How many times your proprietary operating system yelled at you: “The program committed an illegal operation, please contact the program vendor” and quits from running the application. Several times, the OS hangs. Most of you will reboot the system, some times reinstall the ‘corrupted’ application, and it is not uncommon to install the OS all over again. These steps are not same as repairing the system. If you wanted to repair, the first requirement is to obtain the source code. Assuming you are one of the best programmers in the town, you will experience the misery. All the knowledge and training you had remained useless. Even though you knew how to fix the problem, you could not. This is how an educated and well trained engineer is treated with proprietary software. This does not happen with FS. When the program did not work, you could download the source code, look at the program, identify the bug, and possibly fix it. After fixing the problem, you write to the main developers, informing about your feat. They congratulate you, and then you become part of that team. This way, a knowledgeable user is invited to contribute to further the development process. Even if we are not knowledgeable, there exists a possibility to get the problem fixed from another geek in town, whom you could compensate by paying for his time.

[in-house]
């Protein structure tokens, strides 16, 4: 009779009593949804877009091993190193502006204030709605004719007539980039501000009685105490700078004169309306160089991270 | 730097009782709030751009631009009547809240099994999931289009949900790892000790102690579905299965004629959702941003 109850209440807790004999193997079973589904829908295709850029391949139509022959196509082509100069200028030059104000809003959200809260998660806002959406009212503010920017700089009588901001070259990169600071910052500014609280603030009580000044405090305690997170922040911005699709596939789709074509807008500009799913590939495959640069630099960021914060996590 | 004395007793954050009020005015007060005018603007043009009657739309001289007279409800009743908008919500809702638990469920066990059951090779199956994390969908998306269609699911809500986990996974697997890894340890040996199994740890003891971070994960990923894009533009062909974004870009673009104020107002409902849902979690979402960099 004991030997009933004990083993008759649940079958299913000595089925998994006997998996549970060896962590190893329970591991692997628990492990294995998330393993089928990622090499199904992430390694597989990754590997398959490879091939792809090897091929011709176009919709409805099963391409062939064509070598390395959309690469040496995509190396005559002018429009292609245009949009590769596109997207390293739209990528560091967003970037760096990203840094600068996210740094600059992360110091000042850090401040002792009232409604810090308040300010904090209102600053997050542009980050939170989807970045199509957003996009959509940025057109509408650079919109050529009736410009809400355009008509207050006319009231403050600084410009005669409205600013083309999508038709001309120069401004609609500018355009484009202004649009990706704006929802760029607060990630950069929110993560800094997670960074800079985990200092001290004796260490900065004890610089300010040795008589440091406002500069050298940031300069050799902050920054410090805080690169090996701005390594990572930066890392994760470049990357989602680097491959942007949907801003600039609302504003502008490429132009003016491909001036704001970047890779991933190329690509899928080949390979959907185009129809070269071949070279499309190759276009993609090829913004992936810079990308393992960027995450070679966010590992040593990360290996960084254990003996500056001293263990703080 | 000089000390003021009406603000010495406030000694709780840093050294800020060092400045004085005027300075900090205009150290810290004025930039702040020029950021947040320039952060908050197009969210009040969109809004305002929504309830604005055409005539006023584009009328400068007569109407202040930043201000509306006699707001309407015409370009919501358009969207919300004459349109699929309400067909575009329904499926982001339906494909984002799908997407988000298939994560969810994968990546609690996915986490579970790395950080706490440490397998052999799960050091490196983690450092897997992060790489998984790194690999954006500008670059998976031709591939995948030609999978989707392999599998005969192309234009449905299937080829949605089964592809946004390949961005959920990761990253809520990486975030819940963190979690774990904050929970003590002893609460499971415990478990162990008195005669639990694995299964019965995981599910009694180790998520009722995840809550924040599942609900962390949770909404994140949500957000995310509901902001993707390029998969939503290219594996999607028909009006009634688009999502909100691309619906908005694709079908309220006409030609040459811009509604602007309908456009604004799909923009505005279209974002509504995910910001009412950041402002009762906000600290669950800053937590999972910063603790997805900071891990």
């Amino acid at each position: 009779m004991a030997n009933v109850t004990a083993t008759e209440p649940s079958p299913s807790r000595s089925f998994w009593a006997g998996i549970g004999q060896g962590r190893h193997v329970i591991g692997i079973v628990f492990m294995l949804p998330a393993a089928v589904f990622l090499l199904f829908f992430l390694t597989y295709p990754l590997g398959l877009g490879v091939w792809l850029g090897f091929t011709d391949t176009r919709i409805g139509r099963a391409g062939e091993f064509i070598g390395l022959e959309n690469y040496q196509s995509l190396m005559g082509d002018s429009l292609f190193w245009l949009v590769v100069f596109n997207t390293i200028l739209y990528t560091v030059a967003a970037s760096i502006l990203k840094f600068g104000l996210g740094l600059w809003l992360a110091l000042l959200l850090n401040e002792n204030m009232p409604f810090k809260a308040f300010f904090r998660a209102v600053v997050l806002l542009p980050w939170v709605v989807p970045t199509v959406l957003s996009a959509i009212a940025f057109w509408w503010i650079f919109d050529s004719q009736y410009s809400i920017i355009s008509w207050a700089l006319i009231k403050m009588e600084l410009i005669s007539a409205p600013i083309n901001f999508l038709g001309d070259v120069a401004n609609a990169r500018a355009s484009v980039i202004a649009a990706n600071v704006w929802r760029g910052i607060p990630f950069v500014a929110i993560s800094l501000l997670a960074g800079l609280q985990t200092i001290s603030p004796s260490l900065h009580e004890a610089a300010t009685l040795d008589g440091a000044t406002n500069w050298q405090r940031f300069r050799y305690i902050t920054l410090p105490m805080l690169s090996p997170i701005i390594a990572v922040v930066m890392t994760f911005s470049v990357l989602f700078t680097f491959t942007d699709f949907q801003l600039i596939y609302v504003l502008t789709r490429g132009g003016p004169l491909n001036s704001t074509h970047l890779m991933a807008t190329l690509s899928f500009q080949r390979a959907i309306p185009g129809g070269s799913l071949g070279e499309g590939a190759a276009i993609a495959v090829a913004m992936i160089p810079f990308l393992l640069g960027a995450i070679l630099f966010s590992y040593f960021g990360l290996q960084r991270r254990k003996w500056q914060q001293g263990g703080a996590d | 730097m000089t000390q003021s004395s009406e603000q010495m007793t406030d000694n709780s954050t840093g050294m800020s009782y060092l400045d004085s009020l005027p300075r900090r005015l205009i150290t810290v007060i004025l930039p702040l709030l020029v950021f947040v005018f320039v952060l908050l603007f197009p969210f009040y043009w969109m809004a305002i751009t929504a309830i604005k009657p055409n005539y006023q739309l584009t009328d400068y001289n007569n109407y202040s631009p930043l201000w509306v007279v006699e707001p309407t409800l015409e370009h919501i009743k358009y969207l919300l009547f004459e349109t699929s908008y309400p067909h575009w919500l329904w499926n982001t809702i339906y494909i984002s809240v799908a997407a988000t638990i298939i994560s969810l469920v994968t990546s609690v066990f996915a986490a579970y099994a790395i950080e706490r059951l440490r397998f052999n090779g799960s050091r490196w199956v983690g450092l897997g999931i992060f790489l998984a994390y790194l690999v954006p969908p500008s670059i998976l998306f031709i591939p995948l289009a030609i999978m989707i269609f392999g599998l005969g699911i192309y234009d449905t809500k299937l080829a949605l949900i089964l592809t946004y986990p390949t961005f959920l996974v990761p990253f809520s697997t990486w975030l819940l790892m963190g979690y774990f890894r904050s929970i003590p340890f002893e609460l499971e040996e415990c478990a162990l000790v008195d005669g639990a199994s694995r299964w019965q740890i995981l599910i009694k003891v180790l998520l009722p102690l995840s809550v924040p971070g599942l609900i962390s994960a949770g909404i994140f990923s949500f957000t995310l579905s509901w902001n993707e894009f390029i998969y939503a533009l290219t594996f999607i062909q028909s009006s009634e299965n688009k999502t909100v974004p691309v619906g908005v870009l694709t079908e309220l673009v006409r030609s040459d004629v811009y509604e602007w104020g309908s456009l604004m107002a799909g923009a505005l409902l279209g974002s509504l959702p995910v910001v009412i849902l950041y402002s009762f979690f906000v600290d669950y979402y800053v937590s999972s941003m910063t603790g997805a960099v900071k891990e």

I do not know a single concept in computer engineering that cannot be taught using FS exclusively. Since FS does not belong to any one company, the training will not lead to any monopoly. Since source code for all programs is accessible, students can learn by actually looking at the program, better still by modifying them. This is the way all other technologies are taught. But due to lack of a good policy with regard to IT training, IT education in our country, and also in several other parts of the world, got associated with learning a particular brand. All this learning is restricted to how to use, and never how to repair.
How can we make good engineers if they cannot be trained to repair? how can we repair a car, if the car comes with a closed bonnet? It is therefore very important to work towards a policy to teach IT exclusively with FS.
Education as we all know is a cultural institution that transmits knowledge from one generation to the other. No learning is possible if writing (encoding) and reading (decoding) are restricted. PS forces you to write in a language that we cannot understand directly. And you have no right to read unless you pay license fee. If you understand the anatomy of their mind set, you will begin to hate them, unless you are one of them.